In the middle of her ICAC corruption investigation crisis, NSW Premier Gladys Berejiklian proposed that one word of the 36-year-old national anthem be changed from “young” to “one”. The motivation was to cause a diversion from the controversies engulfing the Premier. It worked.
I have no objection to politicians doing things like this. What I object to is politicians invoking a cause for which they have no other record of sympathy or action, as a means of saving their political hides.
Come on, Gladys. Did you have to drag the black fellas into your miserable saga?
Berejiklian’s idea was trivial and meaningless at the time she proposed it. Now that Prime Minister Scott Morrison has actually turned it into reality makes it no less trivial and meaningless.
This change might warm hearts with its first rendition at the forthcoming Test cricket match, but in the sweep of history its embarrassment will soon become apparent. I give it to the next government for the enthusiasm to fade and we’re left with the emptiness of a public relations stunt rather than national poetry.
No country does Claytons better than ours. The change you have when you’re not making a change.
But in the larger scheme concerning the place of Aboriginal and Torres Strait Islander First Nations in the nation — and the parlous social and economic present — this anthem business is a useless diversion.
Changing the word (some think it should have been words) to the national anthem was not the priority.
There are many “nice to haves” when it concerns recognition of Australia’s Indigenous peoples and heritage.
The problem is that any individual with a Twitter account can come up with the next symbolic change agenda item, and start prosecuting it as if it’s the most important priority in Indigenous and national affairs.
Protesting anthems, bending knees and toppling statuary are all ideas that we can mimic from other countries — invariably the US — but should they really be just bowled up to the rest of the country because of a social media urge?
Shouldn’t we stick to the priorities agreed through proper discussion and debate, and that are consistent with the history of advocacy of First Nations politics? Or should we just demand that the Aboriginal flag be flown on the Harbour Bridge because one of us came up with the idea?
I don’t entirely agree with the liberal and conservative backlash to leftist identity politics, but I can see their point. These identity agendas are too ephemeral and social media storms rather than serious agendas seeking justice. Indeed, they cheapen the longstanding and deep cause of Indigenous justice.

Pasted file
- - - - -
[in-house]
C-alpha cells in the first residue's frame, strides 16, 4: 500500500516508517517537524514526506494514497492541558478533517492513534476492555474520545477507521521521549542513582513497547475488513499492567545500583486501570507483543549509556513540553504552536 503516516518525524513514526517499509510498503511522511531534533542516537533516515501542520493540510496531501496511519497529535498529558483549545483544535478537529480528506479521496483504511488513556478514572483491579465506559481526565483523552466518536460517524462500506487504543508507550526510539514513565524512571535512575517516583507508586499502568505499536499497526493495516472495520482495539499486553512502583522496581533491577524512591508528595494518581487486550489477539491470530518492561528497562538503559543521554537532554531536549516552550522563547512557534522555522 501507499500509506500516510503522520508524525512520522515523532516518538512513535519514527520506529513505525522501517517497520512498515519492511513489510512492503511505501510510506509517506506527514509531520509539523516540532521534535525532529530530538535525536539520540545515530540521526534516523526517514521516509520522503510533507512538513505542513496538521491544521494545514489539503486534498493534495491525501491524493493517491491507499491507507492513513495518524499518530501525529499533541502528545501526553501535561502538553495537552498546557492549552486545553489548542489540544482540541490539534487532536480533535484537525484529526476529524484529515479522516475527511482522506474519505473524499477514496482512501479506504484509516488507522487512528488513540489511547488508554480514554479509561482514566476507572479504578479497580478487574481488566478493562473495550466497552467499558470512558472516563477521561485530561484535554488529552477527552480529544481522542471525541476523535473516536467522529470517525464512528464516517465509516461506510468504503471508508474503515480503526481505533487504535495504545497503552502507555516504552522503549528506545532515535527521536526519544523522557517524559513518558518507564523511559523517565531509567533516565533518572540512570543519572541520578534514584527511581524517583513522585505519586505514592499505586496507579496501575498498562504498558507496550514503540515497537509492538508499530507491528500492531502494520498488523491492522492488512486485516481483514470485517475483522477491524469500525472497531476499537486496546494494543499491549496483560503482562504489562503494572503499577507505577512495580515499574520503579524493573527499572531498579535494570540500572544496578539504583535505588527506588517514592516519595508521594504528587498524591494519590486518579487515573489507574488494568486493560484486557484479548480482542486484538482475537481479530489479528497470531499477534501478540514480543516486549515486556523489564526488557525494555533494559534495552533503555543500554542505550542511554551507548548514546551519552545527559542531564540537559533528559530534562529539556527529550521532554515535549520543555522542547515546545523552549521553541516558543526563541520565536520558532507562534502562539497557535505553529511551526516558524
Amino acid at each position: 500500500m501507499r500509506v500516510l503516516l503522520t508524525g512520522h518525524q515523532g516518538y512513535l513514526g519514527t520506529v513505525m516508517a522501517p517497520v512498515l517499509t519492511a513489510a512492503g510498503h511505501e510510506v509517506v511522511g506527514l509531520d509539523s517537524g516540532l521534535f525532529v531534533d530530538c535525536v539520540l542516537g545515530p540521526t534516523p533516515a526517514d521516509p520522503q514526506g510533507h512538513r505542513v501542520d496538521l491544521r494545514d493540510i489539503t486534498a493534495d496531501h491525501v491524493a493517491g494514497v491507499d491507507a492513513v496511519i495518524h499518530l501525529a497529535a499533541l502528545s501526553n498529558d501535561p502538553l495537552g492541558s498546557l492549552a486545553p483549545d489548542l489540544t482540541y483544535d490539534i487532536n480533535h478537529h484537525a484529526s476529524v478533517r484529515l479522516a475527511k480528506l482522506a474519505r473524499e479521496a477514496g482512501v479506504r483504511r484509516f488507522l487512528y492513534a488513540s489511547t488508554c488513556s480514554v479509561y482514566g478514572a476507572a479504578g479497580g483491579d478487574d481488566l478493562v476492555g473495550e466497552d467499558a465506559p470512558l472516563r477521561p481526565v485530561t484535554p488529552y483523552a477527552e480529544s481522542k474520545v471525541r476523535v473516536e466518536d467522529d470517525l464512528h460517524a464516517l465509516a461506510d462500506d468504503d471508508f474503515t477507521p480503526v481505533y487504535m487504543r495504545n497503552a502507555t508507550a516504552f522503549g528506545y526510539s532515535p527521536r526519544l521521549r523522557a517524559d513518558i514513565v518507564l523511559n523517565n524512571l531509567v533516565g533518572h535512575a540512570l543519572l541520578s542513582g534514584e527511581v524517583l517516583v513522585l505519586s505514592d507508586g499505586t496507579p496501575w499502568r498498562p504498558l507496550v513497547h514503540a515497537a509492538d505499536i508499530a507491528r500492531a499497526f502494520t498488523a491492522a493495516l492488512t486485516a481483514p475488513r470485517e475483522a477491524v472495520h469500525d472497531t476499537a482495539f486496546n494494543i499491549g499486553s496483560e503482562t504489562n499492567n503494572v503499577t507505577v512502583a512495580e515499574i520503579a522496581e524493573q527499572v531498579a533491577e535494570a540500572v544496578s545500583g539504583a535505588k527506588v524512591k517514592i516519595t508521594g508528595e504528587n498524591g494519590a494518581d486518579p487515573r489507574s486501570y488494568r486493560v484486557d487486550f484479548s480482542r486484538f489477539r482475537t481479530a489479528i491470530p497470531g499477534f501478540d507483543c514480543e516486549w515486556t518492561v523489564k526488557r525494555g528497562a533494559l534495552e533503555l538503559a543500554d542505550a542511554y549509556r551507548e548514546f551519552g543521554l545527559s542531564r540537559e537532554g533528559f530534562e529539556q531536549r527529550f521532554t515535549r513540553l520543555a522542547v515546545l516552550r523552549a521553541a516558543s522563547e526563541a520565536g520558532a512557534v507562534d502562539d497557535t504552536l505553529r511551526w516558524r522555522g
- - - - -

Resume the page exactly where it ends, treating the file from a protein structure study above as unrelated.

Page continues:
Ours is not a cause of identity politics. Ours is a cause for the recognition that Australia has a long history preceding the Europeans, and this history still lives in the present. Ours is a cause of justice.
Australia today is a nation that has not fully embraced its Indigenous heritage. But this is not to say we have not made progress.
There is much work to do. The true Australian languages continue to decline and will disappear unless we recognise them.
Many thousands of places in Australia are named in these native languages. Hundreds of thousands of other place names remain unrecognised. As I write this I look out at the bay in which the Lutheran missionary landed in 1886 among the Guugu Yimidhirr of Cape York and I can count up to 100 places named in the language of this land.
But we can’t just change symbols as a matter of impulse and in response to social media convulsions. Proposals for change should be properly deliberated, and the public given the chance to learn, contribute and participate.
The great achievement of the Keating government was to recognise the Aboriginal and Torres Strait Islander flags through the necessary formal process. Today the ubiquity of these flags is, to my mind at least, the most profound recognition we have in the country’s civic life. Parliaments, city halls, shire council chambers, schools.
Maybe if we had a proper process for the consideration and public consultation of ideas for symbolic recognition, this business wouldn’t be so divisive and conflicted. There is no such mechanism so it provides all sorts of opportunities for identity politics wars and useless provocation. Neither does it provide opportunity for the nation to be further enriched through sensible recognition.
If such a mechanism existed, then a poor idea like this one-word change to the national anthem might have been properly canvassed, deliberated and politely but firmly dismissed. Instead, it was sprung on the nation on New Year’s Eve.
Conservatives want unity and fear diversity. Leftists want diversity and are too careless about unity. The standard progressive nostrum about “unity in diversity” needs to be turned on its head. It should be “diversity in unity”.
Unity is foundational and will only be real if grounded in careful recognition. To just insist that unity means we can’t acknowledge difference is retrograde.
Two more things I want to say about the anthem. It’s not the words as much as the music that makes ours such a poor song.
I know my hymns. My hymnody is that of Johannes Sebastian Bach and Martin Luther. We Lutherans are blessed with the greatest.
English hymnody is also exemplary and the Catholics follow. But by the time you bring in the syrup and the guitar playing of the Pentecostals you cross the line from Bach to Cat Stevens.
I don’t know what the Hawke government was thinking when it adopted this tune 36 years ago.
I know legions of patriotically correct readers will bridle at my views here, but the fact is that ever since Mark Ella, I have been a loyal and patriotic follower of the Wallabies. I still create white noise in my ears when the anthem is sung at Bledisloe Cup matches. Then I open them to hear the glorious strains of God Defend New Zealand. Now that’s an anthem.